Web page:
And so with this review of Arctic Monkeys at 9:30 Club on Tuesday night, my time reviewing concerts on We Love DC has come full circle. On December 11, 2009 I posted my first feature review as WLDC’s new music writer. It was a glowing review of Arctic Monkeys’ 9:30 Club performance and their dedication to artistic development in the face of a relatively disinterested audience who just wanted to hear the hits.
The world was a different place then. 9:30 Club tickets were sold via Tickets.com instead of Ticketfly. Osama Bin Laden was still hiding in every shoe, belt buckle, and in-seam instead of resting in a watery grave. I had yet to experience and subsequently declare 2010 ‘the greatest year of live music ever’. And Arctic Monkeys had a huge savings account of mainstream goodwill that they hadn’t yet squandered with their somewhat anti-populist tour.
I don’t know if it is because the quality of 2010’s concerts irreversibly raised my standards or if it is because Arctic Monkeys are currently caving in to popular opinion instead of sticking to their artistic guns, but something about this week’s concert really disappointed me. How this band that has only received rave reviews from me in the past suddenly ended up boring the hell out of me is kind of mystifying. I guess the answer is a combination of both aforementioned reasons.
Essentially this week’s Arctic Monkeys’ concert had the totally opposite feeling and effect of their one in 2009. Where that show featured sonic exploration and artistic growth, this show felt like a tired run through of greatest hits. Where the sold-out crowd in 2009 was in full drunken tune-out mode until the finale, the sold-out crowd on Tuesday night was going bananas the entire time as the band tickled their sweet spot with hit after sing-along hit. Which normal I wouldn’t mind, I mean I love this band top to bottom (well, except for “Fluorescent Adolescent”). I love their hits and I love their misses. I love their odd structures and their classic choruses. I really do. But something about Tuesday’s performance just felt like it was pandering to the crowd in the worst possible way.
I could imagine some seedy talent manager constructing the setlist for them in a shadowy back-room. A setlist guaranteed to “make up” for the 2009 shows that “disappointed” the crowd. Tuesday’s show felt like it was designed to apologize for their previous show and to win back fans who were too ignorant to give this very talented group the slack to spread their artistic wings a year and a half ago. And on Tuesday night, that plan seemed to be working. The problem with it though, is that it felt like a giant step backwards (or at least a mind-numbing holding pattern) artistically for the group. Their 2009 show was a triumph and it was disappointing to see them devolve on Tuesday night.
And you know what? Fuck those fans that demand a band stay frozen in time the minute they record some hits. Those fans want a product they don’t want art. Bands are like sharks, they need to keep moving or they’ll die. If you want to hear the same hit song over and over again played exactly like it sounded on the record; then go listen to the damn record!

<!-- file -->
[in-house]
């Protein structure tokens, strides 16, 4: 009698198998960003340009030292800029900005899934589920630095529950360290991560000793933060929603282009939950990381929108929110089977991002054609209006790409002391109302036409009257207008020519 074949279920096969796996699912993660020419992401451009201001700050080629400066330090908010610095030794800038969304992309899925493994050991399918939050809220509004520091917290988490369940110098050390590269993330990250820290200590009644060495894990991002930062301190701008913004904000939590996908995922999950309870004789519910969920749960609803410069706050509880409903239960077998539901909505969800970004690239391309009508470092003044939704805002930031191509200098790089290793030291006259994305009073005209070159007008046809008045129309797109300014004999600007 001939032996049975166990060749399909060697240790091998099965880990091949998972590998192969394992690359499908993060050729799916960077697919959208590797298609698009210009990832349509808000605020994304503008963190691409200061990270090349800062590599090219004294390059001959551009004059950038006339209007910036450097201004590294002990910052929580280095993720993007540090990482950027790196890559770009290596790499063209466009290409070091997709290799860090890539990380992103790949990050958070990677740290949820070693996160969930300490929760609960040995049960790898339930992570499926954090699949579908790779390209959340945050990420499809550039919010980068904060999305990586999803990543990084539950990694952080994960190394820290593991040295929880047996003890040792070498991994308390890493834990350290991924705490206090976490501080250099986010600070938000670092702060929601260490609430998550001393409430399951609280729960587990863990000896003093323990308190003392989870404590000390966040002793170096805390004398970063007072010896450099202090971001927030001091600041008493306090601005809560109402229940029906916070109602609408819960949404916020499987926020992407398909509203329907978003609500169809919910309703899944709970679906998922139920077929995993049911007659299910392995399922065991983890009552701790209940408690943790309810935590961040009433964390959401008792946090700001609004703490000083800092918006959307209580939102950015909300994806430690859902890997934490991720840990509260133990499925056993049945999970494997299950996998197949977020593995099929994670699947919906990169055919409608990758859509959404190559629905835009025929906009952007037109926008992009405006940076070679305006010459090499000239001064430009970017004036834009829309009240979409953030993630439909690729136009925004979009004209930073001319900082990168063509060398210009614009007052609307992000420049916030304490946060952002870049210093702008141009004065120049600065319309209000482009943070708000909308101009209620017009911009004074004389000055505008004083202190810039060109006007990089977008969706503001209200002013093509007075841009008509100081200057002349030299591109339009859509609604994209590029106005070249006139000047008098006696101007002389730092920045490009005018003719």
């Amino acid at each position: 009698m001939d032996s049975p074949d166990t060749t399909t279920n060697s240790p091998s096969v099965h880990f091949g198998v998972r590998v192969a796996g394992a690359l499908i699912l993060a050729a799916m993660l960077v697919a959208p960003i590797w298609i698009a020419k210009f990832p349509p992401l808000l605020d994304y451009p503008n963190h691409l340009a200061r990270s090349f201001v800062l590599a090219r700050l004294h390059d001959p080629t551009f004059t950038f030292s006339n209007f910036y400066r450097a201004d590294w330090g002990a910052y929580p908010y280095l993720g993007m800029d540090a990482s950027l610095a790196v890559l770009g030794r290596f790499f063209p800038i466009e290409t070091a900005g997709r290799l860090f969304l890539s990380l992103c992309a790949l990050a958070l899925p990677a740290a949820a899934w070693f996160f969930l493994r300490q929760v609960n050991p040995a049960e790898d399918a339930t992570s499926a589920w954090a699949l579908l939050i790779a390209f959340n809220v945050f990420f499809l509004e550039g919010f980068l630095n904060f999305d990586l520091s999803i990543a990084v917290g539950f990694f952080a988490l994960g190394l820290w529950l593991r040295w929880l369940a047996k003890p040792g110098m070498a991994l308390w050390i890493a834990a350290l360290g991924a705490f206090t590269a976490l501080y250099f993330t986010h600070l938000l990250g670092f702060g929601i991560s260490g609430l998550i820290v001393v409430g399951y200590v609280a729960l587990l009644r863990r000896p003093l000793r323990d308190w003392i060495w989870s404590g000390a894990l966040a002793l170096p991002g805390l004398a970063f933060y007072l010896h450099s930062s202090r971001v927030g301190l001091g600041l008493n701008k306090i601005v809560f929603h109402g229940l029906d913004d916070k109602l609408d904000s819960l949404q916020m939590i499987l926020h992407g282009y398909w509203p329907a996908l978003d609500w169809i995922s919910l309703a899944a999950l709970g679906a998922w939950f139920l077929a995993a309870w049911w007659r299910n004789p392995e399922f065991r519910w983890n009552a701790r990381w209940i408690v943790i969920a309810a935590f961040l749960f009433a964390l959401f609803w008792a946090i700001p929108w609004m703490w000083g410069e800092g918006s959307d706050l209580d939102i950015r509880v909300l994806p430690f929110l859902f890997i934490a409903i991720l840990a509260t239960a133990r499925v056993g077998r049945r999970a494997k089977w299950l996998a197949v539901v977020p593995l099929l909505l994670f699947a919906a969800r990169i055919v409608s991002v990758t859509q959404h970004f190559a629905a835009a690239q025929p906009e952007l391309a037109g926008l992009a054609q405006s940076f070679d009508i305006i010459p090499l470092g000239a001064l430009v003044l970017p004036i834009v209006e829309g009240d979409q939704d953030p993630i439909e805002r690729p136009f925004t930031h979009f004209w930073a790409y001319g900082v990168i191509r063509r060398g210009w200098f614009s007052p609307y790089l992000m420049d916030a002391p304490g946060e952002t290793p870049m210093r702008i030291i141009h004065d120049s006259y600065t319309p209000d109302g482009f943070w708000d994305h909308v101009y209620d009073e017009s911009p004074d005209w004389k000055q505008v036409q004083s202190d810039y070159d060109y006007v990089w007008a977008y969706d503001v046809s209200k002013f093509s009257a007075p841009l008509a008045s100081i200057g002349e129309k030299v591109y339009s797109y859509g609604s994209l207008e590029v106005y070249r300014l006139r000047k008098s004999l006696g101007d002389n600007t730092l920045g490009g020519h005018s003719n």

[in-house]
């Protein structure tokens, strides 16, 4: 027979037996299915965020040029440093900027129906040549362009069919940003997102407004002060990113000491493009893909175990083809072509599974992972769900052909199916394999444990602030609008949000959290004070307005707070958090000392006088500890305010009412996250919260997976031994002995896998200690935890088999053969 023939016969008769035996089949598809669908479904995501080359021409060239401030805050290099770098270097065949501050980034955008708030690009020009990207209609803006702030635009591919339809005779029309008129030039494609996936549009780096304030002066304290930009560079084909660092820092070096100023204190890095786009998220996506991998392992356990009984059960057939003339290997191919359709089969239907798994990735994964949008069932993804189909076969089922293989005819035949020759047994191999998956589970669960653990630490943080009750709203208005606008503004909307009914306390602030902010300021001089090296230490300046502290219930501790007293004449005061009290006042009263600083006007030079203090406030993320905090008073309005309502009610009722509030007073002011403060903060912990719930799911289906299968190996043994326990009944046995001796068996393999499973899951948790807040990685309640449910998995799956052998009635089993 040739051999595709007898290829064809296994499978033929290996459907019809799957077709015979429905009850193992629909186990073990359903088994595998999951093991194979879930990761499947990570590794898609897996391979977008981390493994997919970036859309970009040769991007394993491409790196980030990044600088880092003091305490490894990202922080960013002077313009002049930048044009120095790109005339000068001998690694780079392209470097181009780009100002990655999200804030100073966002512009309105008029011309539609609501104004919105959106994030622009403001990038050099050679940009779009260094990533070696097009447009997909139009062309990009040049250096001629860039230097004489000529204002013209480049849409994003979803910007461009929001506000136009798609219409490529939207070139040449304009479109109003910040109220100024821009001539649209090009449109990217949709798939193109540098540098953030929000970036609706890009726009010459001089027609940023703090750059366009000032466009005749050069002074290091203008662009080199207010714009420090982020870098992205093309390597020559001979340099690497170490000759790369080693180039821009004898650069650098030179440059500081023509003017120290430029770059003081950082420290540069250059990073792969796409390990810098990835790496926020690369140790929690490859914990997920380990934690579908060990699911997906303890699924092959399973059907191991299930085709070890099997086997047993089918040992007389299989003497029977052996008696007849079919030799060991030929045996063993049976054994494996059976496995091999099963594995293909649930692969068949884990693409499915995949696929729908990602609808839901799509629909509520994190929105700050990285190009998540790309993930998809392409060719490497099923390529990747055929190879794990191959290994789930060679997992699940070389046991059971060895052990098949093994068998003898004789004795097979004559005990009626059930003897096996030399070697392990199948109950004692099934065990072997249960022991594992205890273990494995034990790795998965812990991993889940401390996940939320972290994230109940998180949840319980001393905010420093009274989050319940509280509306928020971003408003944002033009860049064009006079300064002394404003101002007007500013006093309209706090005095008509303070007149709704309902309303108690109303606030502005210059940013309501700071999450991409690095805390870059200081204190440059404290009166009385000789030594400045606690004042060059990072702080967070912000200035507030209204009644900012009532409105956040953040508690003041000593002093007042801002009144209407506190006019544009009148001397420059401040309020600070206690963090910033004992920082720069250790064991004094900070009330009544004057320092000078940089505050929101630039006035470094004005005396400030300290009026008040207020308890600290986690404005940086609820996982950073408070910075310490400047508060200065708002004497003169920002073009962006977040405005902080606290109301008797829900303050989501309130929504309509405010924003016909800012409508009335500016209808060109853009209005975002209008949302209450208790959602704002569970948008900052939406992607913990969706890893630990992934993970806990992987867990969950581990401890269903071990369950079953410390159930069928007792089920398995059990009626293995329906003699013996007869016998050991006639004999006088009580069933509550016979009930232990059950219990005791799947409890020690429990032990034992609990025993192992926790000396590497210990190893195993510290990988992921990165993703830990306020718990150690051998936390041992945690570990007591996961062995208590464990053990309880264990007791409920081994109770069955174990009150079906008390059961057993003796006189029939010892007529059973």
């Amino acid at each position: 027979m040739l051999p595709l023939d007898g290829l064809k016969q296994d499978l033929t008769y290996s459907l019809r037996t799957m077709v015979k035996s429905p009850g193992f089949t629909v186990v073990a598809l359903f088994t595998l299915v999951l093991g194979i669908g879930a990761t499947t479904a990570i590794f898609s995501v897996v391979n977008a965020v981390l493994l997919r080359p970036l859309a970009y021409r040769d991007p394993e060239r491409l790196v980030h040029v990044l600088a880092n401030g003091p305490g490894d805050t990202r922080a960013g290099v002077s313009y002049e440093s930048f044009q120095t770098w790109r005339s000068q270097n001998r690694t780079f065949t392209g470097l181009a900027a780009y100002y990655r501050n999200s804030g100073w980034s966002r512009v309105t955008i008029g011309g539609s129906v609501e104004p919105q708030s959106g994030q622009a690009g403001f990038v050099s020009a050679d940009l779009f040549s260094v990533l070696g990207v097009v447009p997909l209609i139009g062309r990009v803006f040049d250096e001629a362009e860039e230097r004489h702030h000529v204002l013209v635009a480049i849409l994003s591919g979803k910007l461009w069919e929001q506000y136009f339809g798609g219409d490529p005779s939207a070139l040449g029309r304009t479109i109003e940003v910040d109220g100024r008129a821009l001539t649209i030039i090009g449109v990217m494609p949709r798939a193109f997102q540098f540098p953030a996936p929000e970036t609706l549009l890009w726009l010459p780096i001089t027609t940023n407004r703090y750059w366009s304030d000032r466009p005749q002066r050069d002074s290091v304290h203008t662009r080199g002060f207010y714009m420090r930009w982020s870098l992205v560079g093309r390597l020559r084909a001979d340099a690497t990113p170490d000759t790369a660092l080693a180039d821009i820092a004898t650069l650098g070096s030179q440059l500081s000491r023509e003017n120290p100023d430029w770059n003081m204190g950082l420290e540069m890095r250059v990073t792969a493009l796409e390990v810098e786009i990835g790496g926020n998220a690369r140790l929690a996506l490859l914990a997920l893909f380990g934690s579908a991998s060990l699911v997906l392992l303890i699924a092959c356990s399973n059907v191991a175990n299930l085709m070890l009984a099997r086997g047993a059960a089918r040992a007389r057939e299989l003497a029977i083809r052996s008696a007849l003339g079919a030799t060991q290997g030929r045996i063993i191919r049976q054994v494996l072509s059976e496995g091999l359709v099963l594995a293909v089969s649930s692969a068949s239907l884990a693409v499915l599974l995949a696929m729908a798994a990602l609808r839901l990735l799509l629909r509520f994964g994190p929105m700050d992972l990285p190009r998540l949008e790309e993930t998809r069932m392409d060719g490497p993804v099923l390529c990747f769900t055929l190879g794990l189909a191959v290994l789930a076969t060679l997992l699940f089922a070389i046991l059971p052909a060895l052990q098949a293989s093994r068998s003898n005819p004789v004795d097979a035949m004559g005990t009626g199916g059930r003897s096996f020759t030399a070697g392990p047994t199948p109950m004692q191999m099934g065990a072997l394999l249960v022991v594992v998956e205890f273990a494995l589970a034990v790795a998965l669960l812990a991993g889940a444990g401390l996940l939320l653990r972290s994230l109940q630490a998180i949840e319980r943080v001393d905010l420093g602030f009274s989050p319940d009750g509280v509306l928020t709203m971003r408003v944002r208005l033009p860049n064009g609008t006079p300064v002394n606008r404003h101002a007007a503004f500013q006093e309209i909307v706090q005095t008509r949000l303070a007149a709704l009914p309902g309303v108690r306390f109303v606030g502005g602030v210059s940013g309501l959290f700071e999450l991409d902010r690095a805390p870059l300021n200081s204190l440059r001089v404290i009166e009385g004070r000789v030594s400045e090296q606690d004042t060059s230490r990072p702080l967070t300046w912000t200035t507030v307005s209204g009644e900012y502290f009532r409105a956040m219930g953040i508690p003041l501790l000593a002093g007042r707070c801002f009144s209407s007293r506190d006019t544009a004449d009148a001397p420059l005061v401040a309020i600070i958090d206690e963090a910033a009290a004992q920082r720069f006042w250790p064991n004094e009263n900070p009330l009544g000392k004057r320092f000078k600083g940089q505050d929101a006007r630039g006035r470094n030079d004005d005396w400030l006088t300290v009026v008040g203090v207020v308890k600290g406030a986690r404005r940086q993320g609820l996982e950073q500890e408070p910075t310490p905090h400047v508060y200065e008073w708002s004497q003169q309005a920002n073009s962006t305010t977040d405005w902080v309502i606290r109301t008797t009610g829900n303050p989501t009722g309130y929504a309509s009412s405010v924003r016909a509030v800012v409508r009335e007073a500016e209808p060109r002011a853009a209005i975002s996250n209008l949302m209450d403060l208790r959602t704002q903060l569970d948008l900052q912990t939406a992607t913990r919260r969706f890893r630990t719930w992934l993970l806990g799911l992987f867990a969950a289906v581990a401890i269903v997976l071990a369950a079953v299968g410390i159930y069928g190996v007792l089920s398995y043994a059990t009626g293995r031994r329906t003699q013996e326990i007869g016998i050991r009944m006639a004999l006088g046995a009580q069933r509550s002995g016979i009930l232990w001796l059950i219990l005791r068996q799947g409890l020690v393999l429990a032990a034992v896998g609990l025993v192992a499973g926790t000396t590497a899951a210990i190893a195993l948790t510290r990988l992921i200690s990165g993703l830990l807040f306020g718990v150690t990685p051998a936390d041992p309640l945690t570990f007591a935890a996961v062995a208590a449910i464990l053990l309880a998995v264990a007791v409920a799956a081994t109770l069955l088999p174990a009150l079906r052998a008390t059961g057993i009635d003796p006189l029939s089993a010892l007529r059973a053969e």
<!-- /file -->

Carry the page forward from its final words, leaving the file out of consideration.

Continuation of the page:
Or maybe that isn’t what was happening at all. Maybe that’s just my skewed perception of things. I mean they did play a decent mix of songs from all of their albums and they even played some of the new ones from their forthcoming effort “Suck It and See”. Maybe this is just who the band are now. Kind of boring. Maybe the new album just isn’t as good as “Humbug” was. Maybe the fact that they changed guitars between every single song just killed the flow of their set.
Well strike that; that would mean there was a flow to kill. Seriously, what happened to the showmanship they displayed the previous three times I saw them? Where did all of those expertly crafted three or four song runs go? Tuesday night’s performance had nil flow. Perhaps even negative flow. If that is possible. It was play a song, stop, switch guitars, mumble repetitive banter (“Havin’ a goot time?” X 15), play the next song, repeat ad museum. Play, stop, play of the worst, most boring kind. What happened to these guys? Was it jetlag? DC was the first date of their U.S. tour after all. Were they stoned?
A while ago, I defended Arctic Monkeys when some one said that they were boring performers. Every time I have seen them they have been absolutely electric, I said. Not so on Tuesday night. In fact, I had to resist the urge to go home several times during their set. The play, stop, play thing; the lame banter; the crowd-pleasing political song-choices feel of the whole thing; it was all kind of unbearable and frankly a little sad. Mainly because for all of these legitimate complaints about the show, it will probably be viewed as a raging success by the band and most of the audience.
Oh well, not exactly the way I wanted to book-end my reviews to-date for We Love DC but you can’t win them all. Better luck next time lads.
Wow. I have been butchering the album Humbug in my Ipod this week and was disappointed to hear that the show was not good. That was a super honest well written piece my friend. I totally agree that if people want a product they should buy the CD. Bands need to rock out not cop out. Your review reminds me of when I saw Cut Copy in Miami. It sounded right, but the show aspect was not there. Maybe what I said has nothing to do with what your argument was. I don’t know. I’m just wasting my time when I should be working. Their watching me right now.
tickets.com, not ticketmaster